By Xiaotao Zhong
The annual tradition of dyeing the Chicago River a bright neon green returned on March 12 this year to celebrate St Patrick’s Day.
The dyeing started at 10 a.m. Despite a wind chill that made temperatures feel below zero for the first time in the past two weeks, Wacker Drive was packed with spectators who were there to witness the Chicago River change its color.
“It’s a bit tame compared to what I expected and what I heard,” said Joe Janes, a teacher at Columbia College who also works for Shoreline Sightseeing. He came out to Chicago’s St Patrick’s Day for the first time. “I guess the weather kind of tempered (the crowd) a little bit.”
Due to COVID-19 restrictions, last year’s river dyeing came as a surprise from the city of Chicago as officials tried not to draw a big crowd of people but maintain the tradition.
Members of the Chicago Journeymen Plumbers’ Local Union 130 have managed the colorful river change for more than 60 years. For the last 10 years, the union has partnered with Shoreline Sightseeing, one of the most popular architectural boat tours in the city, to dye the river. The company provides large tug boats and renovates the back of the boats by installing rigs with fire hoses and extensions for dyeing.
Stace Wiselogel, 52, who has worked for Shoreline Sightseeing for 33 years, serving as operations manager, revealed the procedure of turning the river green with orange leak-detection powder when sprinkled in the water.
The plumbers union has been doing it for approximately 60 years, I believe, but we’ve been working with them for about 10 years. Traditionally, they just used smaller boats, little recreational boats, and the guys would basically sprinkle the powder – which is a vegetable-based powder. So it’s not toxic. It’s environmentally friendly.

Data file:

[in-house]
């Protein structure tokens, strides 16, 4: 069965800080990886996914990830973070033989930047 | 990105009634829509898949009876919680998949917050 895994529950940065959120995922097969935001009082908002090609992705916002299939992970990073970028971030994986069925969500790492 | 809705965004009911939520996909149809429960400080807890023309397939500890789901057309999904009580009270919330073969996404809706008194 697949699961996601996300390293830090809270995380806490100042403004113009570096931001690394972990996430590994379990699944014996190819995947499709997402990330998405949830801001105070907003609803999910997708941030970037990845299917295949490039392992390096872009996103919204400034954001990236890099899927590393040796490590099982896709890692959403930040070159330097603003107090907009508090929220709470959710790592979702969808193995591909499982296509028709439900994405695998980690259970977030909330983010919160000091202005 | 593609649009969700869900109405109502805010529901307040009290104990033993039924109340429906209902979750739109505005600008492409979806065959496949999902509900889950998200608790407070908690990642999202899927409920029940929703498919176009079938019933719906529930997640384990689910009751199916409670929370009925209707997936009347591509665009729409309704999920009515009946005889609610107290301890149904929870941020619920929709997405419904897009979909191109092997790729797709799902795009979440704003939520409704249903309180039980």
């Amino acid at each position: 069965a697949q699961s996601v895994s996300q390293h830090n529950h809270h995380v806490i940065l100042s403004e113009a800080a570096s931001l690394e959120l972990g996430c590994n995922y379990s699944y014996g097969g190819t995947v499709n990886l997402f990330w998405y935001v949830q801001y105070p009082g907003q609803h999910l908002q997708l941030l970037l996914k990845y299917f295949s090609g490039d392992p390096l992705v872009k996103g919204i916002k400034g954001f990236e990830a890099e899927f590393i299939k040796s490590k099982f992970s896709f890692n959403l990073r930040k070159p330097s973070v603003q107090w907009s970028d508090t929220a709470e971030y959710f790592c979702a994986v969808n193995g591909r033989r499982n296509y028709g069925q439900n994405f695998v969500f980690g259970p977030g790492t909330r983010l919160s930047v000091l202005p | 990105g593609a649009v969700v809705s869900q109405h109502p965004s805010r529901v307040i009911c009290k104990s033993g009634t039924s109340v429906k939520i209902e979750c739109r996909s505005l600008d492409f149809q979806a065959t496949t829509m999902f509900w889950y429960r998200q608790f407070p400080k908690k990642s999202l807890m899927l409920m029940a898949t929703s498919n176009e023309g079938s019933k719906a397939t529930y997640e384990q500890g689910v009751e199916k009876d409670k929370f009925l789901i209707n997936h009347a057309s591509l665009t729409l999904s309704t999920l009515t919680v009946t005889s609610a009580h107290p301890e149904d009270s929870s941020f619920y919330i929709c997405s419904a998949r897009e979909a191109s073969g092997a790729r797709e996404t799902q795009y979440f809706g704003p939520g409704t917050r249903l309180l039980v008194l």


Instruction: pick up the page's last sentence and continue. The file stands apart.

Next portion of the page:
The product the plumbers used when they are trying to find a leak in the plumbing, so they put that fluorescent dye in there, and that shows you, wherever it comes out, that indicates where the leak is coming from. So they figured out that it works great for dyeing the river, and traditionally they would use the small boats. We started working with the plumbers union, or became involved with it. We have bigger boats that are tour boats, like tug boats, so there are really big props on them, and they are really able to churn the water. And they set up a rig on there with fire hoses and extensions to get more sprays, and it just looks better – a lot better – on the back of our two tugs.
What’s interesting is the powder itself is orange. When it comes in contact with the water, it’s green. But if you are looking at the plumbers, the guys who were doing it, they were all covered in orange powder, which is funny because those are the St Patrick’s colors right? Orange and green.
It is vegetable-based, so it’s biodegradable, natural, not toxic. Everybody thinks they are putting something chemical in the water, but, no! It’s safe, and the fish are fine.
The boats were just full of various dignitaries and sponsors. Because the river is closed to general traffic, we couldn’t do our normal tours during that period of the dyeing.
It will just slowly flow down the river as the Chicago River locks, when they open up the mouth of the river, that releases lake water down the river, and that slowly dilutes and then starts to flushing down, and it will flow east to west towards the south branch, towards St. Louis.
Xiaotao Zhong is a sports media graduate student at Medill. You can follow him on Twitter at @SunnyZ_16.